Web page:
18.10.2021

Fraudulent schemes with fake Bitcoin investments linked to Russia and Ukraine

How often do you see spam on Twitter about celebrity “free” cryptocurrency giveaways and other similar schemes involving blockchain assets?

According to a report by The Guardian Australia, numerous scam campaigns using images of Australian celebrities such as Dick Smith, Chris Hemsworth, David Koch and Walid Ali are part of a “highly organized global business.” Moreover, the latter is allegedly associated with Russia and Ukraine. We tell you what is happening and how not to fall for the bait of scammers.

Recall that messages about fake ways to “earn” cryptocurrency are really very common on Twitter. On this social platform, scammers promise to double the amount of coins sent, hiding behind some kind of joyful event in a famous company or a famous person. Especially popular for this is the head of Tesla, Elon Musk, who allegedly distributes thousands of bitcoins almost every day.

Naturally, any such requests are fraudulent. After the funds are sent, victims never see them.

Cheating in the cryptocurrency niche

The scammers allegedly target Australian cryptocurrency enthusiasts and use fake local celebrity profiles to lure more victims into their networks, sources say. Although their working methods differ, the essence of such scams remains the same. It is reported that attackers buy hundreds of thousands of advertisements from Google and use them to redirect potential victims from legitimate platforms to fake websites with “fake news”.

To make matters worse, sites that participate in Google advertising campaigns often have no control over which banners appear on their platform. And even the media giant itself has difficulty tracking down and blocking malicious ads due to the sheer scale of cybercriminals.

After being redirected to a fake website, users are usually asked to provide their login information, after which they are called with a request to make a first investment of about $ 250. Under the guise of an imaginary “winning” investment scheme, they manage to lure much more money out of some victims.

Note that the essence of deception is always approximately the same. The most common fraudulent schemes involve fully automated miracle traders who “harness the potential of artificial intelligence” and can “guess profitable cryptocurrency investments” with incredible accuracy. That is, gullible readers are told about a program that makes money for them around the clock, and does it quite successfully. The program itself is free and, in addition, does not take commissions for transactions.

However, to start the work, users are asked to enter a deposit in the amount of the equivalent of several hundred dollars, which supposedly will participate in trading. In fact, this money is immediately sent to fraudsters, and it is impossible to withdraw it – when victims try, they are usually asked to go through identity verification procedures and other deterrent operations. As a result, from the outside, all this is a simple transfer of funds to bad people who hide behind the popular topic of cryptocurrencies.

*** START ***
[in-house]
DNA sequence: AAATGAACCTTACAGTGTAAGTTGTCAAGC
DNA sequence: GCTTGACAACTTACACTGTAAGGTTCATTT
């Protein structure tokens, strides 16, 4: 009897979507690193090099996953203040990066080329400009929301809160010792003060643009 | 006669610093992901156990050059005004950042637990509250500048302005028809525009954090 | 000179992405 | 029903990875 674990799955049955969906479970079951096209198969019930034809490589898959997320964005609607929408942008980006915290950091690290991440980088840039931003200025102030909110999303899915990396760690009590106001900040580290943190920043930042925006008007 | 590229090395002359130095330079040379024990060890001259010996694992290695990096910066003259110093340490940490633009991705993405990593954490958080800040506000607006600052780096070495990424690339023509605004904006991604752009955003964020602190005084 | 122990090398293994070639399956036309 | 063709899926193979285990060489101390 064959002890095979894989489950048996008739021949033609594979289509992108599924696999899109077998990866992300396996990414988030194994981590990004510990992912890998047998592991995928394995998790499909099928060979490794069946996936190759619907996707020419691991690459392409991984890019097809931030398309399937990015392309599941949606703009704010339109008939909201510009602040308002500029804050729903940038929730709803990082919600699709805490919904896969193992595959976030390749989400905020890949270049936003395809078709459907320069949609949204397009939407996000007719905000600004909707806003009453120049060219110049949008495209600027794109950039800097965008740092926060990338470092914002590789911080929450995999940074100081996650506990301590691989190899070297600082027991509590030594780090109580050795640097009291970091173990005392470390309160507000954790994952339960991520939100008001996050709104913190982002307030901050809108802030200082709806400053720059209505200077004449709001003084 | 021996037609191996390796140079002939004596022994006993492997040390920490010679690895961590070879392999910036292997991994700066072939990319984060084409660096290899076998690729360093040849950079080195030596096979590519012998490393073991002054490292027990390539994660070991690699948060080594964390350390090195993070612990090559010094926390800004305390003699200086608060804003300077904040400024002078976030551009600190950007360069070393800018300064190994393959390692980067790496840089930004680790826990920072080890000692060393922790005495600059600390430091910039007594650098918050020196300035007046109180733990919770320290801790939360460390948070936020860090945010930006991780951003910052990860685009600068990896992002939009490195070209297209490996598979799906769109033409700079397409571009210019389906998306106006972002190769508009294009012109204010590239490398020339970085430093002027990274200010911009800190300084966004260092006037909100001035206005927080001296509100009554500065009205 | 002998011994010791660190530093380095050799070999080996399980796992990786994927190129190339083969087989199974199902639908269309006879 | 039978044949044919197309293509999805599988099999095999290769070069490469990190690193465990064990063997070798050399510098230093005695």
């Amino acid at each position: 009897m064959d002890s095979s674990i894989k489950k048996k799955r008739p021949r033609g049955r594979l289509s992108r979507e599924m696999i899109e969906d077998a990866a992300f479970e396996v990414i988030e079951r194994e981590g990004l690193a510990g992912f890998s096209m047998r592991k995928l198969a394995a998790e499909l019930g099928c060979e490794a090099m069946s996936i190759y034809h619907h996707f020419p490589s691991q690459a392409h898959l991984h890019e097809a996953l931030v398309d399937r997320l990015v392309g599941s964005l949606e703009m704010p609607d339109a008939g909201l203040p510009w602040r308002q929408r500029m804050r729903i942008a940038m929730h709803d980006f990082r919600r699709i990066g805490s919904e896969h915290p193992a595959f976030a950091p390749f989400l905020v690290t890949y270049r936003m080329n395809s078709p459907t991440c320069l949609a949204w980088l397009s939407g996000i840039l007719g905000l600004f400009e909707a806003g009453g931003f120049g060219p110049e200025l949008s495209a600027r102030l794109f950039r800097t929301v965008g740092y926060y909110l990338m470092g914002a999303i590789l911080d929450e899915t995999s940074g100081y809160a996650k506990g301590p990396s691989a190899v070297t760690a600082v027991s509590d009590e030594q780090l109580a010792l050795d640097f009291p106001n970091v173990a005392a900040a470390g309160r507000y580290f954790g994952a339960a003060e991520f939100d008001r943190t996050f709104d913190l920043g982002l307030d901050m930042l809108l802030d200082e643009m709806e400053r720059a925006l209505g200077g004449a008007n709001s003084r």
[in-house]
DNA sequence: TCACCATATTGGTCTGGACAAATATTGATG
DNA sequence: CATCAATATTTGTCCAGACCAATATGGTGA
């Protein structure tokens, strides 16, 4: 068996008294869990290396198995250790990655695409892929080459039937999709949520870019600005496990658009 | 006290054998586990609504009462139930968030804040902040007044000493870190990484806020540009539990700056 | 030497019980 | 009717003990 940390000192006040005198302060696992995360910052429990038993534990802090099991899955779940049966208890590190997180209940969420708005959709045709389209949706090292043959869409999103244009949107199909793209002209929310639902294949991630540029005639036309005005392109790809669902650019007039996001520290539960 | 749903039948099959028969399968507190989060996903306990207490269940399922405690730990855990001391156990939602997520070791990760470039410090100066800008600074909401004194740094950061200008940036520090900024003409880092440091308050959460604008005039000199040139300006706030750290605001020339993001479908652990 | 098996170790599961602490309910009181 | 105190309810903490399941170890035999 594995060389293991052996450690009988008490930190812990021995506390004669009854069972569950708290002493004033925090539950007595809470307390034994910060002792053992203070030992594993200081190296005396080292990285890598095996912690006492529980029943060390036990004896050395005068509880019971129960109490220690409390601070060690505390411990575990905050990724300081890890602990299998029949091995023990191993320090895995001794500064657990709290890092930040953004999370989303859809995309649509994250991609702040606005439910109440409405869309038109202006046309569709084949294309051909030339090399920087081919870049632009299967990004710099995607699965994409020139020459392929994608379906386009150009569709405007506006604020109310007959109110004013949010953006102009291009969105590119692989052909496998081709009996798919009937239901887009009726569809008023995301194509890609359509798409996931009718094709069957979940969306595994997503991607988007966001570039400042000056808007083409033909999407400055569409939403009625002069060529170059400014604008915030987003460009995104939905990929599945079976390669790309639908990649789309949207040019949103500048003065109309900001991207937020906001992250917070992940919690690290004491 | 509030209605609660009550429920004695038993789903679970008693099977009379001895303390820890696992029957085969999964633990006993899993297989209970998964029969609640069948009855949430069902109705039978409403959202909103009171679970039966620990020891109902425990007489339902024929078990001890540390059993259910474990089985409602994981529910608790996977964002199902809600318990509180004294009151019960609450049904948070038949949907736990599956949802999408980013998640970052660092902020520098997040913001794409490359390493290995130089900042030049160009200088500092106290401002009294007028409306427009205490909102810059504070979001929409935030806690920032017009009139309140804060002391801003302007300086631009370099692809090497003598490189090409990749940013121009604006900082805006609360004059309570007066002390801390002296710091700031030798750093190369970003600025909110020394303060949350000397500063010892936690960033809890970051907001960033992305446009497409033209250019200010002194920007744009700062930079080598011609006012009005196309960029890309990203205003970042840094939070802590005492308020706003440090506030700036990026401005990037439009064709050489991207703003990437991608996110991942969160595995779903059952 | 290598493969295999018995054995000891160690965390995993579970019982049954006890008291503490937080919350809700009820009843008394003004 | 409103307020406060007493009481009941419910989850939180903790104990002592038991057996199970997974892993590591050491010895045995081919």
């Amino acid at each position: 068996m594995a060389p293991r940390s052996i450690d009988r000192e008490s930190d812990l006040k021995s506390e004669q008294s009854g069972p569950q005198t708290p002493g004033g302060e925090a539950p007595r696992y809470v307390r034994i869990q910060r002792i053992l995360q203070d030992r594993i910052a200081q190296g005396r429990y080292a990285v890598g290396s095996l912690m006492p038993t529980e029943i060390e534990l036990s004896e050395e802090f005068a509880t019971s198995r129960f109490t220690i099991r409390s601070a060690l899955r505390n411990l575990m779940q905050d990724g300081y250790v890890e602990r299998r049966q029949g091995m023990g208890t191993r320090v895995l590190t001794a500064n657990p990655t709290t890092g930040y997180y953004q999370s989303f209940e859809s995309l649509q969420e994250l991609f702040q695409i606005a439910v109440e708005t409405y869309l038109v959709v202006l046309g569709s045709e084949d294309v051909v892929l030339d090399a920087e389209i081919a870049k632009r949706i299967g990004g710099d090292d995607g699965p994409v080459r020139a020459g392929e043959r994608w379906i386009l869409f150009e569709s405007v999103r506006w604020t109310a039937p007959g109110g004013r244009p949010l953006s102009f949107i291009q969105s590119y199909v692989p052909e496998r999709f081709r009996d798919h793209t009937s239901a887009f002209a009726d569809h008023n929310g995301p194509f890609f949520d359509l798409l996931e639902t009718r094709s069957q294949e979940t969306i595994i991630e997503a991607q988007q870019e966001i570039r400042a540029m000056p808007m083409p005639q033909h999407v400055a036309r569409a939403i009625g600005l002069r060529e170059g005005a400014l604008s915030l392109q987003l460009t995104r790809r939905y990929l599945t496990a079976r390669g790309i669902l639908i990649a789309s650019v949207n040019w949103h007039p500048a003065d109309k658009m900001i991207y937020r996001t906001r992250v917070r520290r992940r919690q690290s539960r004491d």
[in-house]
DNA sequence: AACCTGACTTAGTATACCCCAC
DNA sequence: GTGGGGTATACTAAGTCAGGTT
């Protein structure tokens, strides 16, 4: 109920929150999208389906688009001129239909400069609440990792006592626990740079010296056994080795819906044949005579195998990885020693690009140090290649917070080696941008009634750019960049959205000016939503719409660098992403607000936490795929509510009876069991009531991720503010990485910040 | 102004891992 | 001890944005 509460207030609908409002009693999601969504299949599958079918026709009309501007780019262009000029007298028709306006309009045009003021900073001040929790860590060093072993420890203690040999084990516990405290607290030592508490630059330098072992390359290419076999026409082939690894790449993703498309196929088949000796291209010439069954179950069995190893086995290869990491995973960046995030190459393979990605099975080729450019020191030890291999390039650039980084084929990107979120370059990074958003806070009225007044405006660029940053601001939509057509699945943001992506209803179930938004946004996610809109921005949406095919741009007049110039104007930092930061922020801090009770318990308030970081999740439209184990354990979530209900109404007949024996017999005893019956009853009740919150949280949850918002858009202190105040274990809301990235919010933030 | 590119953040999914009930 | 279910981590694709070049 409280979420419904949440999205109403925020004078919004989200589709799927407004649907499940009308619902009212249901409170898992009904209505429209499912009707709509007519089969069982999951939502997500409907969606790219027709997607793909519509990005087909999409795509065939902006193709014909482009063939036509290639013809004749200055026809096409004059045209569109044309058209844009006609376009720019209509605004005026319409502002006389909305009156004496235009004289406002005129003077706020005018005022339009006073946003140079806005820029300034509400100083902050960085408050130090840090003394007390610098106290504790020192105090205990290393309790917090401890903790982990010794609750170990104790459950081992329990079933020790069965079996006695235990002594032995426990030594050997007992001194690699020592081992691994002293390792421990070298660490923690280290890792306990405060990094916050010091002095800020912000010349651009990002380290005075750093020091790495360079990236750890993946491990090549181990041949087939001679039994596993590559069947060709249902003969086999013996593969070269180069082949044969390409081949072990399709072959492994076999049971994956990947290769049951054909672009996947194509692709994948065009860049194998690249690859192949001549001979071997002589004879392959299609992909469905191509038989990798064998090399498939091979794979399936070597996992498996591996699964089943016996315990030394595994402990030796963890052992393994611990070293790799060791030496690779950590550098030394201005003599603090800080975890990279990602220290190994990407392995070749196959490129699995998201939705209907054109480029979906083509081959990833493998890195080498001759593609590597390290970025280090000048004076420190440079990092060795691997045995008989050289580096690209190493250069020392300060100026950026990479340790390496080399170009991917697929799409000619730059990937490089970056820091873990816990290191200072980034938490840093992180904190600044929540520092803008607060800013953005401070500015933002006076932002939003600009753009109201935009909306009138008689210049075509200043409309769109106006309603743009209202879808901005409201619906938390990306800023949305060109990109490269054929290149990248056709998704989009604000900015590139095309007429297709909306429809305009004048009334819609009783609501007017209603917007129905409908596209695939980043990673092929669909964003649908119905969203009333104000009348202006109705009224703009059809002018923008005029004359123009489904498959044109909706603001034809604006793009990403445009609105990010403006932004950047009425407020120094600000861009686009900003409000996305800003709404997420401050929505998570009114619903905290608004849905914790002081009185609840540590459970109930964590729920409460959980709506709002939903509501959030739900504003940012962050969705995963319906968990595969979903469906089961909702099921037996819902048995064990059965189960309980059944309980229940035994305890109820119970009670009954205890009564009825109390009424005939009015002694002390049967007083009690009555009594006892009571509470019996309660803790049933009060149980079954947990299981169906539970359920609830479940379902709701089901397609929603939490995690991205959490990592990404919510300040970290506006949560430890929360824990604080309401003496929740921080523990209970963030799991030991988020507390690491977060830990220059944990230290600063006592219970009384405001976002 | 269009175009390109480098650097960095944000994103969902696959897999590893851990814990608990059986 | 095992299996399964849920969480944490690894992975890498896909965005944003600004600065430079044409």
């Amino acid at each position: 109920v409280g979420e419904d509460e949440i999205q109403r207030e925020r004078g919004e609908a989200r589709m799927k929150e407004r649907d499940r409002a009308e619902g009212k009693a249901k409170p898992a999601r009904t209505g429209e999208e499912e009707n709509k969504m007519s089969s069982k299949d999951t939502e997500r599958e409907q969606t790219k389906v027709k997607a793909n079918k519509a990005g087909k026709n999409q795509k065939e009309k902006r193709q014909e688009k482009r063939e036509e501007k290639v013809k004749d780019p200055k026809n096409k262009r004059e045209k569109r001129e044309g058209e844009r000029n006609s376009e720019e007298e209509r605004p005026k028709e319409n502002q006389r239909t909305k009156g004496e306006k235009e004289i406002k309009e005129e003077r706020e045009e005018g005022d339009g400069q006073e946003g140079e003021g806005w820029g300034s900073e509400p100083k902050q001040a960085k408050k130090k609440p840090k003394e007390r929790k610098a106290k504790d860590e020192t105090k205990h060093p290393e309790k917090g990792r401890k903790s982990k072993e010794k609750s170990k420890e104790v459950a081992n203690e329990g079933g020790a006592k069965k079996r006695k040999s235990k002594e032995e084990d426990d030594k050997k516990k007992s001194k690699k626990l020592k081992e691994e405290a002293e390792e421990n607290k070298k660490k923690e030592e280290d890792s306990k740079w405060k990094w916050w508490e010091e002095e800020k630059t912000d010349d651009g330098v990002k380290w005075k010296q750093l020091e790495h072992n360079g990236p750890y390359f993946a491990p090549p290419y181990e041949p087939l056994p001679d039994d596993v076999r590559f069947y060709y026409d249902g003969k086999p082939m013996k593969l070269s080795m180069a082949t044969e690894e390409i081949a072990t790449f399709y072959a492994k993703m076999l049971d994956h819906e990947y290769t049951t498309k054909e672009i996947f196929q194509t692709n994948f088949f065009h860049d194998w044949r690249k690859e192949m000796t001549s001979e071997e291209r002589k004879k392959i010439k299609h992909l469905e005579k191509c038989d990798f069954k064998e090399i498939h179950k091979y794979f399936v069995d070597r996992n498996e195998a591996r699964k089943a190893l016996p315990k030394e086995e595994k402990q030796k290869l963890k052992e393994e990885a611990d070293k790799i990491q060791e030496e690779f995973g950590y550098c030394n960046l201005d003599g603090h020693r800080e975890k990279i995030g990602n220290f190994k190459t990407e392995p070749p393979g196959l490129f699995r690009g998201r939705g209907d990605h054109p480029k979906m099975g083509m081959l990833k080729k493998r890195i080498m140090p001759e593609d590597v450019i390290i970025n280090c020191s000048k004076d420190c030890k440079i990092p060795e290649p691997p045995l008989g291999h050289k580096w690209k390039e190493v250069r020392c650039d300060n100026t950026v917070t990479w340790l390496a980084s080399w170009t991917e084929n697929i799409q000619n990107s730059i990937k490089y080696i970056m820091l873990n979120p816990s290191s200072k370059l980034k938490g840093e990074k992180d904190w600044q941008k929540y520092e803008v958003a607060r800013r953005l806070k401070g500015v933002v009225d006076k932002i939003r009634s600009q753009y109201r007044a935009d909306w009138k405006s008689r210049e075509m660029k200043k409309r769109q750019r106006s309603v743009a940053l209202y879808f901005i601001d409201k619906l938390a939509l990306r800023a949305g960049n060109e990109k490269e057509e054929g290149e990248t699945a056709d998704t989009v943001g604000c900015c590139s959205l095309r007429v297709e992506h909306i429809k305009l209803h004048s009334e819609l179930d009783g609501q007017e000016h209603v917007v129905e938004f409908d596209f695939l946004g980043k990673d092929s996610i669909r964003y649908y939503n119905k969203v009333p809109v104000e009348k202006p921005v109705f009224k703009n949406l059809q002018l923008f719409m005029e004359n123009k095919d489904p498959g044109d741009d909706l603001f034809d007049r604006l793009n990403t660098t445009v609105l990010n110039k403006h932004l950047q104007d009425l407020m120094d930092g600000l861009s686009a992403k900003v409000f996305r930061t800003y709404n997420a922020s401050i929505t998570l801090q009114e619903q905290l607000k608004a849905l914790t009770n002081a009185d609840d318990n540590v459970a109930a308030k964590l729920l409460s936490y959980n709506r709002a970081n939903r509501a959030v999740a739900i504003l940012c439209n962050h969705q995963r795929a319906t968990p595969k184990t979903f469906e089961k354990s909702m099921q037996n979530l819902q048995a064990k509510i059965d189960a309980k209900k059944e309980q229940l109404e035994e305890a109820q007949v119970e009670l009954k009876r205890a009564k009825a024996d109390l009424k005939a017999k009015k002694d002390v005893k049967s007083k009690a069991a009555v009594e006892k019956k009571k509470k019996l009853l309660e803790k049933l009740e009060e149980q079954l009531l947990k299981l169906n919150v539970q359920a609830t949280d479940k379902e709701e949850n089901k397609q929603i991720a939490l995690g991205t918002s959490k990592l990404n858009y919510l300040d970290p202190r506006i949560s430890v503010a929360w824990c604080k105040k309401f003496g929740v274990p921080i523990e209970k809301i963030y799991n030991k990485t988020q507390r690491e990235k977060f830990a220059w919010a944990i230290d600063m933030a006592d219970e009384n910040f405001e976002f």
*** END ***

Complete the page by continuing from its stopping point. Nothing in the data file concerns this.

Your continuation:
Afraid of losing your money? Don’t click on suspicious ads

The situation was commented on by David Lacey, managing director of the benevolent platform for victims of fraud IDCare. Here is a quote from Decrypt.

This is becoming more common. Some people even lose all of their savings due to such scams. For example, in Germany, Boris Becker a famous tennis player promotes crypto investments with very “favorable terms”. The real Becker, of course, does not know about this, but scammers actively use his personality.

To avoid blocking by Google, scammers use third-party companies to host their websites. At the same time, The Guardian managed to find five names of people who registered hundreds of such fake sites associated with Moscow. According to Australian cybersecurity expert Gabor Szatmari, there may also be a potential link to Ukraine.

In any case, do not forget that “free cheese is only in a mousetrap.” In the world of cryptocurrencies, no one can guarantee a completely successful scheme for making money on investments, and if they do, then most likely you are in front of scammers. We advise you to ignore such offers with suspiciously high profitability. It happens in the niche of blockchain assets, but usually everyone knows about it. An example of this is the boom of tokens from the decentralized finance niche this summer. However, even on it, many people lost money, because they did not have time to fix their profits in time.

We believe that such fraudulent projects involving “automated traders” also damage the reputation of real cryptocurrencies. Alas, it is unlikely that anything can be done about this, since the scale of the niche of deception is too large, and there will be more and more gullible newcomers against the background of the growth of Bitcoin. So here it remains to avoid falling into the clutches of scammers and warn less experienced friends about the existence of such schemes.

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